Please enjoy the interview with me below in The Stute, the student newspaper of Stevens Institute of Technology.
Whether you love the humanities or came to Stevens to escape them, all freshmen are required to take CAL 103 and 105. The good news is that Stevens Professor Lindsey Swindall loves helping predominantly math-minded students tap into their creative side and cultivate a new way of thinking. Her favorite part of her job is helping students “be a little bit more creative,” and “kind of use the other side of the brain.”
Dr. Lindsey Swindall is a professor in the College of Arts and Letters, teaching CAL 105 and U.S. History classes. She has taught at Stevens for two and a half years, and absolutely loves interacting with Stevens students. Most importantly, she understands that some students may be science and math oriented and is able to assist them in exploring art, philosophy, and effectively communicating their thoughts. She says that when students approach the required Freshman Experience classes with an open mind, a wide variety of new perspectives are brought to light, which is, to her, the ultimate goal. Luckily, being the professor of U.S. History, Dr. Swindall often sees the manifestation of her hard work, as she encounters upperclassman students that she previously had as freshmen; she “really enjoy[s] seeing how they’ve grown and how they are still changing,” in the years after she’s taught them.
While studying history at the University of South Carolina, Dr. Swindall took a year off to live in England and travel and then spent another year in England completing a study abroad program as a junior. These two years abroad really opened her eyes; being abroad helped her acquire a global perspective and a taste for learning about foreign societies. Inspired by her travels in South Africa, Dr. Swindall went on to the University of Massachusetts to earn her doctorate in African American Studies. At graduate school in 2002, she became interested in Paul Robeson, an actor involved in the Civil Rights Movement, and began writing her first book, The Politics of Paul Robeson’s Othello.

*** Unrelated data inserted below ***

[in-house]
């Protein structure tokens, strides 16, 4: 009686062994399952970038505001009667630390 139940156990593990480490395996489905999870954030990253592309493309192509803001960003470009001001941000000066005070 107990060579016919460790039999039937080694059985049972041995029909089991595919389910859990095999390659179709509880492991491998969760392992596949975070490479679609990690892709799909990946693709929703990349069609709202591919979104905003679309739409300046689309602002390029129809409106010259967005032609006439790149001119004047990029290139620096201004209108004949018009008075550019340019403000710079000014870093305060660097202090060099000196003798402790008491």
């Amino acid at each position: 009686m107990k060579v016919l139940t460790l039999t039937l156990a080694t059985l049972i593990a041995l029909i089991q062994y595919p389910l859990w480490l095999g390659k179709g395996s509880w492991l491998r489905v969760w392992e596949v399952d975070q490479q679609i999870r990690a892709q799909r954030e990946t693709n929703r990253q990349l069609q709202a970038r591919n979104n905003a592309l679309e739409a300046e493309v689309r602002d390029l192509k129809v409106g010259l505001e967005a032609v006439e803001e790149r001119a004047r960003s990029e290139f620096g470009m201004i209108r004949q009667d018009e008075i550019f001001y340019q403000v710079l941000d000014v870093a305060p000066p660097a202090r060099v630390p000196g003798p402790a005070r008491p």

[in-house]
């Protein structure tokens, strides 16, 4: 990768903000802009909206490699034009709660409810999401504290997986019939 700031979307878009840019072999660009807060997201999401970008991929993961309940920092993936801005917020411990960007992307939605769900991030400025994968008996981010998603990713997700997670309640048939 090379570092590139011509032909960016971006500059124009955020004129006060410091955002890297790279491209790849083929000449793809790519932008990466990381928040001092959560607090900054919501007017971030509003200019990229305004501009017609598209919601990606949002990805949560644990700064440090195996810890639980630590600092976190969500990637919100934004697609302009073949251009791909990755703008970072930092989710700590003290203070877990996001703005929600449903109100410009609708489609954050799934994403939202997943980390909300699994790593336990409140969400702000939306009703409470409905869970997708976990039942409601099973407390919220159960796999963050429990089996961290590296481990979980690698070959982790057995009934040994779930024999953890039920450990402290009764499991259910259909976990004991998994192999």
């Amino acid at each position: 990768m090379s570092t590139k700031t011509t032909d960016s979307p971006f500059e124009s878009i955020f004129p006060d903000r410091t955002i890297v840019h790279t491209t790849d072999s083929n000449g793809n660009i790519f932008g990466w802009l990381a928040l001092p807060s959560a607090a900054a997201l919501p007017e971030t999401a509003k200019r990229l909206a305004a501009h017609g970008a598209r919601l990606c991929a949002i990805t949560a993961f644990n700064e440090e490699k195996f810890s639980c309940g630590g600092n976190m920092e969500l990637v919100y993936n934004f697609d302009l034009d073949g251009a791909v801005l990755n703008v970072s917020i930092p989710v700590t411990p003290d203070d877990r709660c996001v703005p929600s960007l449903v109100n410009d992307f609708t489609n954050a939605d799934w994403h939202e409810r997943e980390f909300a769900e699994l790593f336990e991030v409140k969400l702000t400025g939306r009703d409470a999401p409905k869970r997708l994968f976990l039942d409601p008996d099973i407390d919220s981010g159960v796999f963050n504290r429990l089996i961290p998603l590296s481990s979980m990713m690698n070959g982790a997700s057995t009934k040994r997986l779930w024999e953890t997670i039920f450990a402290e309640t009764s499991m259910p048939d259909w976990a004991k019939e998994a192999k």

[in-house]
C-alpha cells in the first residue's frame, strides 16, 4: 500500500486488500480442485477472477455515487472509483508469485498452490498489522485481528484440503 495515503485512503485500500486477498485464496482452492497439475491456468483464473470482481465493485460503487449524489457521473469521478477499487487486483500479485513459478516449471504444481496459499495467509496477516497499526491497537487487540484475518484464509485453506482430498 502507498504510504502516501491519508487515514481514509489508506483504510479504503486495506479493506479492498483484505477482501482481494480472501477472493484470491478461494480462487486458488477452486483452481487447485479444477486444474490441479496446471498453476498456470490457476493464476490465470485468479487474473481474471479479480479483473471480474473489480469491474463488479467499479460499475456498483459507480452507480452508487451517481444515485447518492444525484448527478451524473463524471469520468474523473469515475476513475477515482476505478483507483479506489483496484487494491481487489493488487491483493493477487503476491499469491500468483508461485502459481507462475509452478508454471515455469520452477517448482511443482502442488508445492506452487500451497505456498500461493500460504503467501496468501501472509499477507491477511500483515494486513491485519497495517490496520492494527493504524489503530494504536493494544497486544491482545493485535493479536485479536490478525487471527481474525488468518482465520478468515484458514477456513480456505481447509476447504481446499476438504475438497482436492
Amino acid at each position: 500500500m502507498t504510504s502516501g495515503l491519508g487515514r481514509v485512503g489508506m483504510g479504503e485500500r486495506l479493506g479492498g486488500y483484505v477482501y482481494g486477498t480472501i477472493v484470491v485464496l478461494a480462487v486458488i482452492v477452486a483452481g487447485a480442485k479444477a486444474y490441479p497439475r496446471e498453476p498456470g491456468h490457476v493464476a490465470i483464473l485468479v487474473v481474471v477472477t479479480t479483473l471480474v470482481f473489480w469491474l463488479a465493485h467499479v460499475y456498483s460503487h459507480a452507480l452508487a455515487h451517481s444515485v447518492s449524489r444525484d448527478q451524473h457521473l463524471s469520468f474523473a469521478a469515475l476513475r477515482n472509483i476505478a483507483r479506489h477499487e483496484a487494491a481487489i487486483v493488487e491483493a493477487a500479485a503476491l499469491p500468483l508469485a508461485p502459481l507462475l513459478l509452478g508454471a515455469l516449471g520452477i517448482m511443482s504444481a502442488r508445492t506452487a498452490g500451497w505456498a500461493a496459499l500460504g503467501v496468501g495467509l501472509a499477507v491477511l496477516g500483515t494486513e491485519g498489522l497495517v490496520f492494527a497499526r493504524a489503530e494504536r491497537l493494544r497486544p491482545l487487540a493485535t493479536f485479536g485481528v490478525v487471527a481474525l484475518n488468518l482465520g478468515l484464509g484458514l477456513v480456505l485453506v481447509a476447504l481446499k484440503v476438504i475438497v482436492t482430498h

Outside of teaching, Dr. Swindall enjoys meditation; in fact, this past summer, Dr. Swindall spent some time in a Buddhist monastery, in which she ‘unplugged’ and lived the way a monk does. Through this experience, she found it really calming and rewarding to “just disengage from all the craziness of the outside world.” So, to bring this relaxing hobby to campus, she began Mid-Day Mindfulness, a club in which students meditate on Thursday afternoons. The goal of Mindfulness is to give the tired minds of students a break, and to help students disengage from their stressful realities and “be really mindful of the moment.” Additionally, she created a dramatic program inspired by her research on Paul Robeson that she takes to high schools and middle schools, which she utilizes as a platform to inspire young students to take advantage of their education and strive to reach their full potential. Fortunately, Dr. Swindall has recently been accepted into the New Jersey Humanities Council, as a public scholar, and will have ample opportunity to engage the general public and promote the widespread benefits of education.
Her biggest piece of advice for incoming freshmen is to keep an open mind and engage in new experiences, whether that means taking a seemingly impossible class, joining a club, or traveling half-way across the globe; college is the time to step out of your comfort zone and expand your horizons.